On many occasions it has been said that any financial assistance that is provided should be clearly understood by everyone and not lead to any confusion of roles. While I have a great deal of sympathy for the points made in the debate, I do not believe that this amendment, which is technically deficient, is the way to achieve the intended purpose, and I ask the noble Baroness to withdraw it.
My Lords, before the noble Lord sits down, perhaps he will clarify his response to my noble friend Lord Skelmersdale which I found difficult to follow. The Minister referred to Clause 42 which provides that,
(a) the number and location of public post offices of such descriptions as the Secretary of State may specify".
If the Secretary of State does not specify rural post offices, the commission cannot report to him. How does that clause tie in with Clause 3(1) where it is provided that,
"The Commission shall exercise its functions in the manner which it considers is best calculated to ensure the provision of a universal postal service"?
If there is no rural post office, there cannot be a universal postal service.
My Lords, there are two distinct points here. The universal service is concerned with the posting and receiving of letters. The nature of sub-post offices is, in that context, a different issue, and that is why such a distinction is drawn. There is a clear responsibility on the commission to report on what is happening in the network.
My Lords, before the noble Lord sits down, does it follow from his response to my noble friend Lord Caithness that benefit payments, in whatever form, do not fall within the universal service provision?
My Lords, as I understand it, the universal service provision is about the moving of letters between places, not the payment of social benefits, which is a separate issue.
My Lords, I thank the Minister for his reply. I also thank other noble Lords in the House who have supported my amendment. I am extremely disappointed by the Minister's reply, in that he believes that my amendment is technically deficient. The Government said of every single item that I raised that they could not deal with it because it was a matter for the regulator. In particular, I note the remarks of the noble Lord, Lord Razzall. We are very friendly over here, even though we have differences--I do not quite know the word--from time to time. The noble Lord thought that I was being too conservative in my disbelief about the Government's position if this matter was not on the face of the Bill. The noble Lord, Lord Dearing, provided a much gentler interpretation.He said very firmly that governments say one thing but, as time goes by, legislation is not passed. The intention is diminished because circumstances change.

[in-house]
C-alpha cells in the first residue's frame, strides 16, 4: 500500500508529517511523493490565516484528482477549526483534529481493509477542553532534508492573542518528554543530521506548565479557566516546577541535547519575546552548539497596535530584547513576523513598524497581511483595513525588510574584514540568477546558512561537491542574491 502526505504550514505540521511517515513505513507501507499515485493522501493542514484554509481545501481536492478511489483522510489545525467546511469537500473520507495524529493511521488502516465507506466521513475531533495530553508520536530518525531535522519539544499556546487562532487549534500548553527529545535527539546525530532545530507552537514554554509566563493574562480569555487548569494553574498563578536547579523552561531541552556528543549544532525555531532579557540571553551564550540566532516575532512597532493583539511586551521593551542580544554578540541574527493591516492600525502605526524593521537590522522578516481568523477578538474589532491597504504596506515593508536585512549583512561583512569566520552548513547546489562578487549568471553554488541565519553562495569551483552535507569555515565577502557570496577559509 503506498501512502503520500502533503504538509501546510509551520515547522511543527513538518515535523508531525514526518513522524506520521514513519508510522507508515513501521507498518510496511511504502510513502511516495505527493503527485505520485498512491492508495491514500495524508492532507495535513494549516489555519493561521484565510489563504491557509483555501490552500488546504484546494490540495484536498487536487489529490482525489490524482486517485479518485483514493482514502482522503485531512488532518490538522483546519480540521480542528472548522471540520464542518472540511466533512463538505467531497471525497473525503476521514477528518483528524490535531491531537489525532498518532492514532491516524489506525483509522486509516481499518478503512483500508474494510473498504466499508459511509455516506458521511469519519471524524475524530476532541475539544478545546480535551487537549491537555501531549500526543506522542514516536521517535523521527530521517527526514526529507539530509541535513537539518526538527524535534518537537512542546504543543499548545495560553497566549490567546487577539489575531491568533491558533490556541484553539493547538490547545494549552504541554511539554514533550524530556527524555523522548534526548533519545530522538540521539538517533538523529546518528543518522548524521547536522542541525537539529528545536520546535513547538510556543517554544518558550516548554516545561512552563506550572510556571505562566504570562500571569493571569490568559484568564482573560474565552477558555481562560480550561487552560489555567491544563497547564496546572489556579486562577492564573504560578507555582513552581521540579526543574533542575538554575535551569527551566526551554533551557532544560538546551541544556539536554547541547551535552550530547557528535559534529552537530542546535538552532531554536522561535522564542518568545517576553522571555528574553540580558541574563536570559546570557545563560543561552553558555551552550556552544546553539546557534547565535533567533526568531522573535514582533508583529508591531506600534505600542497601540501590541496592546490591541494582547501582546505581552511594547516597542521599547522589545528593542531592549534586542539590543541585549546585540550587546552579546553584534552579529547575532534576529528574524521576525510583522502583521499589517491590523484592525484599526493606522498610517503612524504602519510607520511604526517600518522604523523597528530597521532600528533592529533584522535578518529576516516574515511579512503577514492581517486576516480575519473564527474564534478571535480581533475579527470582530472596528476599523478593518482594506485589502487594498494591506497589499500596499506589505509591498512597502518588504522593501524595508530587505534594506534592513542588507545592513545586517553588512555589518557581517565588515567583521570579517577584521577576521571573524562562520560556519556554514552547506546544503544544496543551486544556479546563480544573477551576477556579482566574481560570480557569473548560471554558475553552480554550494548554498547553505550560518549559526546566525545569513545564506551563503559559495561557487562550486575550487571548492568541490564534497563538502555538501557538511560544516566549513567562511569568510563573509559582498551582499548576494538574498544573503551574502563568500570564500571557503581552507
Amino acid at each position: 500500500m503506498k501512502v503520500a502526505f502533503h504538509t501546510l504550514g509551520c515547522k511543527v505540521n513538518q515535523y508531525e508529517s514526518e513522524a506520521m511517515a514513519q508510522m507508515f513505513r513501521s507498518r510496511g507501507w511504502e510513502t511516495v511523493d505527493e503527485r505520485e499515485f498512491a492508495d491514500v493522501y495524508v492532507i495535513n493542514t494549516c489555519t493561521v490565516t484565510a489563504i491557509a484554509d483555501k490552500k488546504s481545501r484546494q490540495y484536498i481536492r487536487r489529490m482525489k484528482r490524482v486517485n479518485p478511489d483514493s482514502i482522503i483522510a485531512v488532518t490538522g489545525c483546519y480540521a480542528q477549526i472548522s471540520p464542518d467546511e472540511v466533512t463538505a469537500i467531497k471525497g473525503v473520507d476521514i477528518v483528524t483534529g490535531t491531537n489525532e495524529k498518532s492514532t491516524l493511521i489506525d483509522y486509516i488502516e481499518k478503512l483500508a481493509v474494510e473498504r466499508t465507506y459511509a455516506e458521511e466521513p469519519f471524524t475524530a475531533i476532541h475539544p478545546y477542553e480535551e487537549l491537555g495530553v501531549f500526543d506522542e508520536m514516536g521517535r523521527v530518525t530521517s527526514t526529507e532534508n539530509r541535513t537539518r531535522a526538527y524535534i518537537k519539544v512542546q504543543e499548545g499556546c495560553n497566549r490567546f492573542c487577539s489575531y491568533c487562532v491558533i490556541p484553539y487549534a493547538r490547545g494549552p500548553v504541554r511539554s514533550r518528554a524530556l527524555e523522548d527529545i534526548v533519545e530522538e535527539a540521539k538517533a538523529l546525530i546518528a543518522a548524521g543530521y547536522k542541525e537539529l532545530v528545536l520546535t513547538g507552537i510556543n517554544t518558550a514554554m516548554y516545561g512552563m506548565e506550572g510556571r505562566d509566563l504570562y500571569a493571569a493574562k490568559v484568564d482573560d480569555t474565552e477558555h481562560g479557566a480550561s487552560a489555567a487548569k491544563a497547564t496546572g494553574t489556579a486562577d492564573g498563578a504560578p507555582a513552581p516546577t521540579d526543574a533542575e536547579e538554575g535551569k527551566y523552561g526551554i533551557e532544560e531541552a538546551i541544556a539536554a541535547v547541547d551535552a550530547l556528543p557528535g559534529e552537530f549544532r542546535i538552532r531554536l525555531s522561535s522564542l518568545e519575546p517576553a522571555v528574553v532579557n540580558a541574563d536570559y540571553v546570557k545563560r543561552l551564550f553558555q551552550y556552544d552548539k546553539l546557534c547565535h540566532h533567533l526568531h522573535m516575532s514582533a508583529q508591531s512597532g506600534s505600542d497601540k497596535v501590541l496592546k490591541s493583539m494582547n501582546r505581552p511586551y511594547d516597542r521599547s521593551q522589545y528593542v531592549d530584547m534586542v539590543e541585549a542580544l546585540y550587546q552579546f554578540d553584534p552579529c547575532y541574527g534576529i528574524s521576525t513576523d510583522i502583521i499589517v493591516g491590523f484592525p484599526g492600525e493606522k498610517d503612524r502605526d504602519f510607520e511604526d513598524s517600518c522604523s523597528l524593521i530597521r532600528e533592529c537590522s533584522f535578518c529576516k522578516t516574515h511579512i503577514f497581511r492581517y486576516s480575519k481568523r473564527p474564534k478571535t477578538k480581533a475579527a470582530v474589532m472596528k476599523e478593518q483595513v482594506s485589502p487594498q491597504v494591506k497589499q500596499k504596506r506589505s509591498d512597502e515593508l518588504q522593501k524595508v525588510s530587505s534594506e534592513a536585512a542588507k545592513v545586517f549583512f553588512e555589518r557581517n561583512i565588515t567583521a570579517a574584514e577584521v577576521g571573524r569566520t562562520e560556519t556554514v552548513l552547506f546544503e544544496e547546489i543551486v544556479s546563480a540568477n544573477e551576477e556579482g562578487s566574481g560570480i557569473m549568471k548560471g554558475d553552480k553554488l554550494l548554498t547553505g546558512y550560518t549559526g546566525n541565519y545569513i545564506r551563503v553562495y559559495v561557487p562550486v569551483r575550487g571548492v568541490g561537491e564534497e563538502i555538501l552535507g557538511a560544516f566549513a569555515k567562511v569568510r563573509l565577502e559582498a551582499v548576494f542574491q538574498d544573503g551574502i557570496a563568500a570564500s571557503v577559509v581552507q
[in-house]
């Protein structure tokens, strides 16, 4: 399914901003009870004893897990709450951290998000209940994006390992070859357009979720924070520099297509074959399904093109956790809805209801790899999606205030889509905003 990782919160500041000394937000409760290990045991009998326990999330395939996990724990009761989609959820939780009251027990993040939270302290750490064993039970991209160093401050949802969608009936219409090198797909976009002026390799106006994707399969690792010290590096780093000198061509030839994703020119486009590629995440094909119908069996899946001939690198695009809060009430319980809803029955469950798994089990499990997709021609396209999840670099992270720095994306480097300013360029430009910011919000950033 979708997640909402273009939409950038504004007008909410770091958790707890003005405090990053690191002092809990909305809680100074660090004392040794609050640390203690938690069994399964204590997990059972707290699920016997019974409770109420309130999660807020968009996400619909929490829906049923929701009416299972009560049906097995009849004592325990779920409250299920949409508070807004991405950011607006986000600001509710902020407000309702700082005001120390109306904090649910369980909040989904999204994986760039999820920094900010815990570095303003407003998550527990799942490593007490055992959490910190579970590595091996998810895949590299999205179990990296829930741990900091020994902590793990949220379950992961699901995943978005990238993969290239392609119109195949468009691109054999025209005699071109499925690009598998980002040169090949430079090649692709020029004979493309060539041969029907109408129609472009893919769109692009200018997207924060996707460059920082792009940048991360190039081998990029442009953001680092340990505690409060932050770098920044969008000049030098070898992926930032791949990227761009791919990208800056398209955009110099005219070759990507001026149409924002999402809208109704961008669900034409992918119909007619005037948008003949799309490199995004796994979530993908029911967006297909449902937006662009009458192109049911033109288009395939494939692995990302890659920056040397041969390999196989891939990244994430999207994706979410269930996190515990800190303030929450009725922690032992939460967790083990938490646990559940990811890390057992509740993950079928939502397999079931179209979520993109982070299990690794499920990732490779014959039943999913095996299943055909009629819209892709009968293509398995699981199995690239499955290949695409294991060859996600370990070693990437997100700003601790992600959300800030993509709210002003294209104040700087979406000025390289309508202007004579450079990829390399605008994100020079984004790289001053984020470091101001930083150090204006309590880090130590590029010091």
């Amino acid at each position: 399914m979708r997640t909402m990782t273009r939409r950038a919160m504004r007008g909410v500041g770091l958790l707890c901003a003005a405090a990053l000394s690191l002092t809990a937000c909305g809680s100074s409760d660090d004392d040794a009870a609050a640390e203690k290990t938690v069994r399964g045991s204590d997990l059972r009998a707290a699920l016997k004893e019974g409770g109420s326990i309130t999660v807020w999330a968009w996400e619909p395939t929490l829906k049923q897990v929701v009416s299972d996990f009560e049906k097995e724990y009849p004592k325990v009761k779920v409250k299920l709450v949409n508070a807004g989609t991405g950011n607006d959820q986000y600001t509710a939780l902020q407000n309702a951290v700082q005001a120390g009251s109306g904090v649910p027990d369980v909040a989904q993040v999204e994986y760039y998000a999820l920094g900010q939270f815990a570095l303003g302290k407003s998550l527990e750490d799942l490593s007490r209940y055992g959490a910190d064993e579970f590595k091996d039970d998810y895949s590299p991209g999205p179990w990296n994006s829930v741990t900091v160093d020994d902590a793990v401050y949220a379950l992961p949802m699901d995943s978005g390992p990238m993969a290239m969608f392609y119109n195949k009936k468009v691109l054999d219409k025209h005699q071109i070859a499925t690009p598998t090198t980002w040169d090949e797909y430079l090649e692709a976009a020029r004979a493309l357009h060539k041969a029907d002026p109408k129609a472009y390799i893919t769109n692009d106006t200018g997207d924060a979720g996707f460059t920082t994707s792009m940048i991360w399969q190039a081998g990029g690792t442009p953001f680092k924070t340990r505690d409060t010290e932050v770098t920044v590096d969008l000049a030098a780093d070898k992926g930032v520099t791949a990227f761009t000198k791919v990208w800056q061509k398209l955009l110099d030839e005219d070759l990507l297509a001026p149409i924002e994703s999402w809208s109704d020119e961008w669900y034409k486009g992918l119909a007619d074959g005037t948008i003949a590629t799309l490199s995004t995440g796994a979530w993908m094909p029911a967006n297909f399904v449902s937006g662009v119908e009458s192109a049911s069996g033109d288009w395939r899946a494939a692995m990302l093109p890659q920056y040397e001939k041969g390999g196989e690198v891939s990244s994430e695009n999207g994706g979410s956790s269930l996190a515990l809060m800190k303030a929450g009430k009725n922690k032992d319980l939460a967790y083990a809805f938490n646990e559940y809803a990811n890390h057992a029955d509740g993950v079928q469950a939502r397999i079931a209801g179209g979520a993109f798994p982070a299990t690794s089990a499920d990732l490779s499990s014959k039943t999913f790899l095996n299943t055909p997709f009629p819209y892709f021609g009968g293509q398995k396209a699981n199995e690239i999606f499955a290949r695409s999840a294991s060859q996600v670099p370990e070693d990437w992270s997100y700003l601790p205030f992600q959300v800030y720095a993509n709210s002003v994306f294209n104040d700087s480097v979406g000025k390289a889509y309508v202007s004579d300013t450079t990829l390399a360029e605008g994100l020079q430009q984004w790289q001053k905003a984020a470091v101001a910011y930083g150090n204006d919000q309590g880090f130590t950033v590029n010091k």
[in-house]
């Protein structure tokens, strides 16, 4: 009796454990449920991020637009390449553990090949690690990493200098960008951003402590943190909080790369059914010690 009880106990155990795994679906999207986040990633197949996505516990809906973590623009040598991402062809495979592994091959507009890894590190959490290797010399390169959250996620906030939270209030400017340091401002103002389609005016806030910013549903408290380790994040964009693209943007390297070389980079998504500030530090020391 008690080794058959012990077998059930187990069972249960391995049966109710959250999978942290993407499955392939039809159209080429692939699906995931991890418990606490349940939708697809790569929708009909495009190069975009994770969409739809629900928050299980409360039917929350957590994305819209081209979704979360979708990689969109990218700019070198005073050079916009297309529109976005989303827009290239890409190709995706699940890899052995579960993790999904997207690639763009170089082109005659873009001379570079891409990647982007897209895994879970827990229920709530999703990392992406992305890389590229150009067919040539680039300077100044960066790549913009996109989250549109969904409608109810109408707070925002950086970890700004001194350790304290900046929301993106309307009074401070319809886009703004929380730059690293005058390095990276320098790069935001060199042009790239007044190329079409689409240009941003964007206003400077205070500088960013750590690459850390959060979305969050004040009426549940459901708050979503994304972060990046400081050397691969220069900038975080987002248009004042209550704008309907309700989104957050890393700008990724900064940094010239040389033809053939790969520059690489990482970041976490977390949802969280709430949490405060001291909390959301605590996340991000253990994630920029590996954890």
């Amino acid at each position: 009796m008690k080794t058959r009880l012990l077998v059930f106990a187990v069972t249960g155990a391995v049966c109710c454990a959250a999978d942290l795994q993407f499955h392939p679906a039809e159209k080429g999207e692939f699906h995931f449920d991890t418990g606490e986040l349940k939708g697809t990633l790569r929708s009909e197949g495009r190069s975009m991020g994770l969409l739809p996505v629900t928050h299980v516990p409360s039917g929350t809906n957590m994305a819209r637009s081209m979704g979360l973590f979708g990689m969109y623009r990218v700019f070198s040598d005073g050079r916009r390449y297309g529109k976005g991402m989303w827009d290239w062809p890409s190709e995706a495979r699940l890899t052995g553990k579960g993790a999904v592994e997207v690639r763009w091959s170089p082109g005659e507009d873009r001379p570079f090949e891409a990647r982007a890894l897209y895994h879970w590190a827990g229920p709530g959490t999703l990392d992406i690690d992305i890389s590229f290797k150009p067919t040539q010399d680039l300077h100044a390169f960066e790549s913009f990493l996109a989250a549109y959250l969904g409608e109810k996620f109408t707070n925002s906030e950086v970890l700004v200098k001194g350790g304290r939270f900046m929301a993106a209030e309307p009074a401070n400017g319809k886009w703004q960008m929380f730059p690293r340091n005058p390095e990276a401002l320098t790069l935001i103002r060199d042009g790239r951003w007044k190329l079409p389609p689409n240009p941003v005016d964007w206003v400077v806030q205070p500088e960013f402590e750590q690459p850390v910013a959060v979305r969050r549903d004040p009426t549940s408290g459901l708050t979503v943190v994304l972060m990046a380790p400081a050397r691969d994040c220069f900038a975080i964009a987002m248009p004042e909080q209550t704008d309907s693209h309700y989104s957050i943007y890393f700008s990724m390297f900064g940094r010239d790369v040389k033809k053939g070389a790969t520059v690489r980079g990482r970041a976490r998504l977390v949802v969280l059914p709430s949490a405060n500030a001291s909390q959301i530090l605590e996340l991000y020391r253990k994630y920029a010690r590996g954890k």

I believe that the commission should do whatever the Government tell it to do. If the Government wanted to tell the commission to maintain the network, they could do so. Let us assume that the Minister is correct and the amendment will upset the Bill, which is not our desire. Can the Minister assure the House today that the Government will table an amendment at Third Reading which makes clear on the face of the Bill that the network of rural post offices will be maintained? If so, that would satisfy noble Lords and, clearly, it would be right to withdraw the amendment. Perhaps the Minister will reply to that.
My Lords, I cannot give that commitment. In any case, I do not believe that that is the appropriate way to deal with the matter. I assume that if I was sitting on the Benches opposite I would also be distrustful. However, the Statement made in this House could not have been clearer. We have made clear that the basis of the scheme is the maintenance of the rural post office network where there is a population of 10,000. We shall present a scheme of financial assistance. That was a clear commitment. We shall bring back a scheme of financial assistance to achieve that. At that point this House will have an opportunity to consider the issue. It will then be appropriate to do so. The Postal Services Bill is supposed to last for an extremely long time. In this Bill we should not impose on the commission a duty to do something which it is not set up to do. The Bill is about the status of the Post Office. I assure the House that we shall bring forward the scheme. That will be the opportunity to discuss this issue.
The proposed amendment relates to the responsibility of the commission. One cannot then relate it to some other issue. I give the assurance that we shall bring forward the scheme. However, the amendment relates to the role of the commission. It cannot then be related to some other issue.
My Lords, if I had made the mistake of placing the burden on the commission, I gave the Minister the opportunity to bring back an appropriate amendment. However, the Minister continues to talk about the amendment and the commission. Therefore, I shall not waste any more of your Lordships' time.
The second part of Amendment No. 4A should refer to,
"a community of 10,000 people or less".
I should like to test the opinion of the House.
My Lords, before putting the Question, I make clear to the House the statement made by the Chairman of Committees. In place of a,
"community of not less than 7,500 people", the second part of Amendment No. 4A, in the supplementary amendments to the Marshalled List, inserts,
"community of 10,000 people or less".
My Lords, I am returning to this amendment which I moved in Committee because I said then that I was totally unsatisfied with the reply given to me by the noble Lord, Lord Sainsbury, on behalf of the Government. I am sure that he will forgive me for saying that I was unsatisfied because I said it previously and of course there is nothing personal in it.